Saturday, February 12, 2005

Argentina deals with time inconsistency

Here is another wrench in the works of the Argentine debt restructuring negotiations. It shows how collective action isn't really as efficient as people sometimes think, because it is easier for some parties to make certain kinds of commitments, or to get organized and lobby in favor of their interests, than for others.

Right now, the Argentine government is trying to get its creditors to accept a skimpy offer to restructure its current defaulted bonds. The government is offering roughly 30 cents on the dollar, and a group of bondholders are trying to organize creditors in order to reject the offer. The creditors make a very good argument that Argentina can pay more.

The problem is one of externalities. Individual bondholders have an incentive to accept the offer that Argentina has made if they expect that this is the best that they can get, at least for a long time. As a group, however, bondholders would probably be best off if they could present a credible threat that they will not accept the current offer. In order to do so, they could use a good commitment mechanism. Something that could give credibility to the threat that they will not accept the government's offer.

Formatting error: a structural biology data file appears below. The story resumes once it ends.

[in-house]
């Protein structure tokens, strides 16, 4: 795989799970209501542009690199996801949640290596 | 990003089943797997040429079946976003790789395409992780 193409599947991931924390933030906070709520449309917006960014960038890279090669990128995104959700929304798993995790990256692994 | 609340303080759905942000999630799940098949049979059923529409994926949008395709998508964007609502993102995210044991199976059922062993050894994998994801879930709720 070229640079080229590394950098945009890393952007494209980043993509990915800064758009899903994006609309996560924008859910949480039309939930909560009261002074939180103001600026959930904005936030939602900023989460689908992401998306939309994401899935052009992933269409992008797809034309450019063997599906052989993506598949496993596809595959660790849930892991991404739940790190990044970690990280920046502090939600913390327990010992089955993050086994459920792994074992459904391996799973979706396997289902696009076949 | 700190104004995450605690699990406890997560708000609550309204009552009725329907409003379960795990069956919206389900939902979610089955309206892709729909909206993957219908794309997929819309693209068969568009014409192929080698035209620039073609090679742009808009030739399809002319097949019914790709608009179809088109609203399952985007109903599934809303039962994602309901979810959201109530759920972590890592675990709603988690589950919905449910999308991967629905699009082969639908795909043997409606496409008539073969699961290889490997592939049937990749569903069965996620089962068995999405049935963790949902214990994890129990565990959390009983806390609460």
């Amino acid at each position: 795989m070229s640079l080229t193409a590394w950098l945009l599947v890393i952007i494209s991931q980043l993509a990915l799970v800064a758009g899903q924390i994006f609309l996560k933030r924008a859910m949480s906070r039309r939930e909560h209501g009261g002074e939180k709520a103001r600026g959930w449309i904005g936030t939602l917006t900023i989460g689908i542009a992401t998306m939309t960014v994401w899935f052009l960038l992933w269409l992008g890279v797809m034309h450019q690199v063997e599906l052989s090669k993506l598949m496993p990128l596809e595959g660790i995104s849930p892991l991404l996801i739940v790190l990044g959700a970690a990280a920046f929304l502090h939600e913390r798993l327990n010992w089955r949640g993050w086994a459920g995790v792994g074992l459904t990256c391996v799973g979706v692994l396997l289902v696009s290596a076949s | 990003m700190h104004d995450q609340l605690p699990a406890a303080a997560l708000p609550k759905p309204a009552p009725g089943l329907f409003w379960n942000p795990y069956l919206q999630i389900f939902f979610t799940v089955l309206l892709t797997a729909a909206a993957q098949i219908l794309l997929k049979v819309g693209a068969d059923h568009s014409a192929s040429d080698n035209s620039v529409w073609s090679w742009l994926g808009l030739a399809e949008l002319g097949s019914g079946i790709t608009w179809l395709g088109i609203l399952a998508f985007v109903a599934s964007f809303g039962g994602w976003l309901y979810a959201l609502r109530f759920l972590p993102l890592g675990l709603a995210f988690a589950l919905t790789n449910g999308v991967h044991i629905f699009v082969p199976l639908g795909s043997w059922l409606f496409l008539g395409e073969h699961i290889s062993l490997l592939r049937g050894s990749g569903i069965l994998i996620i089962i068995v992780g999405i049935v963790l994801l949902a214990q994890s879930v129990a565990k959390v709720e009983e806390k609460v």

The government, on the other hand, has a problem of time inconsistency. It has an incentive to promise that the current offer is the best it will ever do, and that those bondholders that do not accept the offer will simply be stuck with worthless pieces of paper forever. Later on, however, after the offer has been made, the government will have an incentive to renegotiate with those recalcitrant bondholders that did not accept the offer in the first place.

And thus we have the negotiation playing field. Bondholders want to show that they will not accept the offer as a group, but individually they have an incentive to accept. The government wants to credibly promise that this is the final offer, but ex-post has an incentive to improve the offer. Whoever can be more credible in its weak promises will win.

Well, it turns out that the government has found a commitment mechanism to help it. It has submitted a law before congress (and congress has approved it) that will make it illegal to negotiate with holdouts, and that will delist all of the debt that is not tendered into the negotiation.

Thus, the government has a very good shot at winning this game, because its effectiveness at beating the time inconsistency problem is better than the bondholders' ability to deal with the limits of collective action.

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